Cederström has worked at the press since 2014, most recently as an assistant acquisitions editor in folklore and classics. She has also been instrumental in arranging academic publishing workshops on the Madison campus. In her new role, she will continue to acquire books in folklore and classics and will take on additional responsibilities as the press completes a long-planned refocusing of its editorial program. Cederström holds a BA in folklore and mythology from Harvard University, an MPhil in Anglo-Saxon, Norse, and Celtic from Cambridge University, and a PhD in Scandinavian Studies–Folklore from the University of Wisconsin–Madison, where she has taught courses on witchcraft. Her publishing experience also includes freelance editorial roles and an assistant editorship at The Journal of Scandinavian Studies.

“We are delighted that after years of invaluable work for the Press, Amber is joining us full time,” says editor in chief Nathan MacBrien. “She’s earned the trust of authors and Press staff with her keen editorial skills, and those skills will benefit us as we adapt and grow our lists.”

Says Cederström, “I’m delighted to be joining the University of Wisconsin Press full time. I look forward to expanding my role and continuing to collaborate with our wonderful team.”

UW Press Colophon

About the University of Wisconsin Press
The University of Wisconsin Press is a not-for-profit publisher of books and journals. With nearly 1,500 titles and over 8,000 peer-reviewed articles in print, its mission embodies the Wisconsin Idea by publishing work of distinction that serves the people of Wisconsin and the world.

Book Series Renamed to Reflect Historian’s Work and Legacy

The University of Wisconsin Press and the George L. Mosse Program in History are pleased to announce a change in the name of our joint book series. Now called the George L. Mosse Series in the History of European Culture, Sexuality, and Ideas, the revision better reflects the focus of both Mosse’s work and the titles published under its auspices—both historically and in the future.

Skye Doney, director of the George L. Mosse Program and Mosse series editor, says, “The new title encompasses the scope of Mosse’s innovative scholarship and the wide reach of those books published in the series. The George L. Mosse Program will continue its close collaboration with UW Press in order to support groundbreaking historical work in the fields of European culture, sexuality, and ideas.”

Originally known as the George L. Mosse Series in Modern European Cultural and Intellectual History, the name change was approved in June by the series’ advisory board during the conference “Mosse’s Europe,” held in Berlin on the occasion of Mosse’s hundredth birthday.

A legendary scholar, teacher, and mentor, Mosse (1918–1999) joined the Department of History at UW–Madison in 1955. He was an early leader in the study of modern European culture, fascism, and the history of sexuality and masculinity. In 1965 Mosse was honored for his exceptional teaching by being named UW’s first John C. Bascom Professor. He remained famous among students and colleagues for his popular and engaging lectures, which were often standing-room only. A Jewish refugee from prewar Germany, Mosse was appointed a visiting professor at the Hebrew University of Jerusalem in 1969 and spent the final decades of his career traveling frequently between Madison and Jerusalem.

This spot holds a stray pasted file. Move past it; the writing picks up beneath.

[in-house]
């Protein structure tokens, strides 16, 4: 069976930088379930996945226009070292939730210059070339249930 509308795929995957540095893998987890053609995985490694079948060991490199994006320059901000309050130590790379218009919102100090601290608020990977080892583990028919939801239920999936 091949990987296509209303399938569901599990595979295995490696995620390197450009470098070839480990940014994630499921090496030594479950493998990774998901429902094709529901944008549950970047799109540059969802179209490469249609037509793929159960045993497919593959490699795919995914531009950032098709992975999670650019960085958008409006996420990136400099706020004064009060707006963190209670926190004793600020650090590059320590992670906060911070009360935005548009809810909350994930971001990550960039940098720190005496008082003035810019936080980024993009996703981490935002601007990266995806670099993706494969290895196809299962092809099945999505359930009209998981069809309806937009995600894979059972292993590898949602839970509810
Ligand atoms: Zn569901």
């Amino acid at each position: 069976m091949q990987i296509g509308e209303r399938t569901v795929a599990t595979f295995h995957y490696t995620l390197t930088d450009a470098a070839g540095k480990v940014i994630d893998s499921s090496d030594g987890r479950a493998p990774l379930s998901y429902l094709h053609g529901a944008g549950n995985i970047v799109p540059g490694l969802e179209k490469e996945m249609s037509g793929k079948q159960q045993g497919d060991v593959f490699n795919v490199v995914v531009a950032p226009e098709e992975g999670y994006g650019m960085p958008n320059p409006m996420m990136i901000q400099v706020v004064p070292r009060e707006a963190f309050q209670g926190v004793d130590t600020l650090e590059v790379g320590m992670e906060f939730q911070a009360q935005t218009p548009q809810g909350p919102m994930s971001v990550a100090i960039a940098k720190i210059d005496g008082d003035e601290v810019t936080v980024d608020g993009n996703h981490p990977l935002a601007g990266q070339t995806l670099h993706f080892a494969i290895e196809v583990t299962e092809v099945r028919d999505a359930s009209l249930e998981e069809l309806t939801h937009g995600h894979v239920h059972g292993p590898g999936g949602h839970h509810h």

Nathan MacBrien, UW Press editor in chief, says, “A towering figure and one of the great historians of the latter twentieth century, George Mosse never shied from the most challenging questions: How did fascism arise? What constitutes a people? How is sexuality historically constituted? The scholarship we publish in the Mosse series is a tribute to his enduring legacy.” 

Rather than reflecting a shift in editorial direction, the new series title more accurately captures the breadth and depth of the series since its founding in 2001 by Mosse Program Director Emeritus, John Tortorice. The first three titles were published in 2003—Collected Memories by Christopher R. Browning, Mosse’s own Nazi Culture, and the edited volume What History Tells. Over the past sixteen years an additional twenty books have been published by the University of Wisconsin Press under the auspices of the series. Forthcoming projects include titles on the Genocide Convention and on fascist culture.

UW Press Colophon

About the University of Wisconsin Press
University of Wisconsin Press is a not-for-profit publisher of books and journals. With nearly 1,500 titles in print, its mission embodies the Wisconsin Idea by publishing work of distinction that serves the people of Wisconsin and the world.

About the George L. Mosse Series in the History of European Culture, Sexuality, and Ideas
The Mosse series promotes the vibrant international collaboration and community that historian George L. Mosse created during his lifetime by publishing major innovative works by outstanding scholars in European cultural and intellectual history.

University Press Week 2019 Friday Blog Tour: How to Practice Compassion

Happy University Press Week 2019! Continue the blog tour by visiting these great university press offerings that illuminate the role of university presses in moving national and international conversations forward on critical and complex issues:

  • Beacon Press sits down for a Q&A with Peter Jan Honigsberg, author of A Place Outside the Law: Forgotten Voices from Guantánamo.
  • Bucknell University Press offers a guest post from author Jason Farr, author of Novel Bodies: Disability and Sexuality in Eighteentgh-Century British Literature.
  • Columbia University Press shares a guest blog post from Elizabeth Segal on how social empathy can help you become a more compassionate person.
  • Penn State University Press editor-in-chief discusses how their Graphic Medicine series can catalyze the practice of compassion.
  • University of Illinois Press features their new Transformations series, radically committed to transformative approaches to knowledge production and social justice.
  • University of Nebraska Press includes an excerpt on compassion from The Heart of Torah by Rabbi Shai Held.
  • University of South Carolina Press quotes from Southern Perspectives on the Queer Movement about the importance of inclusivity and support within a diverse queer community.
  • University of Toronto Press acquiring editor Natalie Fingerhut will delve into their new imprint, New Jewish Press, exploring the importance of compassion and empathy.
  • University of Washington Press‘s M’Bilia Meekers and Julie Fergus have a conversation about the intersections between compassion, emotional intelligence, and marketing university press books.